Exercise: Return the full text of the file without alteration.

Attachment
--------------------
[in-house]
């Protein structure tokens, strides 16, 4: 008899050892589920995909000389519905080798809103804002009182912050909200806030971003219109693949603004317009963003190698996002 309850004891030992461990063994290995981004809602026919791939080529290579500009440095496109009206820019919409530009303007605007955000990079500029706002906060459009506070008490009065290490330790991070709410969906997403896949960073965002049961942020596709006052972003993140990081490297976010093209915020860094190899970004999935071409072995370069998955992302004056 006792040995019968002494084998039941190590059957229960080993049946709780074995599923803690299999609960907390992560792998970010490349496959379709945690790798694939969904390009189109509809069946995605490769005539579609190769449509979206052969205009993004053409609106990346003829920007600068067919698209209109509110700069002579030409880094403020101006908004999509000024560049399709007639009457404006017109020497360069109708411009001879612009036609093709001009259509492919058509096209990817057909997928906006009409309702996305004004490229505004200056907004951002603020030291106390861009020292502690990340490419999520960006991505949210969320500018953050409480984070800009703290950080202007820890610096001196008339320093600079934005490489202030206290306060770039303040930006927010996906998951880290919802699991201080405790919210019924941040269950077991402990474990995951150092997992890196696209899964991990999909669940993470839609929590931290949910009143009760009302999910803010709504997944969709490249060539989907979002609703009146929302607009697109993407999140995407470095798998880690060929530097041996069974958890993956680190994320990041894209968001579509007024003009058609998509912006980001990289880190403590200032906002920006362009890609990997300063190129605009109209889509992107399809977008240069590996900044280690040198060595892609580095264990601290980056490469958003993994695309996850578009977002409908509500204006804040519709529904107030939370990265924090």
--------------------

[in-house]
């Protein structure tokens, strides 16, 4: 008899050892589920995909000389519905080798809103804002009182912050909200806030971003219109693949603004317009963003190698996002 309850004891030992461990063994290995981004809602026919791939080529290579500009440095496109009206820019919409530009303007605007955000990079500029706002906060459009506070008490009065290490330790991070709410969906997403896949960073965002049961942020596709006052972003993140990081490297976010093209915020860094190899970004999935071409072995370069998955992302004056 006792040995019968002494084998039941190590059957229960080993049946709780074995599923803690299999609960907390992560792998970010490349496959379709945690790798694939969904390009189109509809069946995605490769005539579609190769449509979206052969205009993004053409609106990346003829920007600068067919698209209109509110700069002579030409880094403020101006908004999509000024560049399709007639009457404006017109020497360069109708411009001879612009036609093709001009259509492919058509096209990817057909997928906006009409309702996305004004490229505004200056907004951002603020030291106390861009020292502690990340490419999520960006991505949210969320500018953050409480984070800009703290950080202007820890610096001196008339320093600079934005490489202030206290306060770039303040930006927010996906998951880290919802699991201080405790919210019924941040269950077991402990474990995951150092997992890196696209899964991990999909669940993470839609929590931290949910009143009760009302999910803010709504997944969709490249060539989907979002609703009146929302607009697109993407999140995407470095798998880690060929530097041996069974958890993956680190994320990041894209968001579509007024003009058609998509912006980001990289880190403590200032906002920006362009890609990997300063190129605009109209889509992107399809977008240069590996900044280690040198060595892609580095264990601290980056490469958003993994695309996850578009977002409908509500204006804040519709529904107030939370990265924090």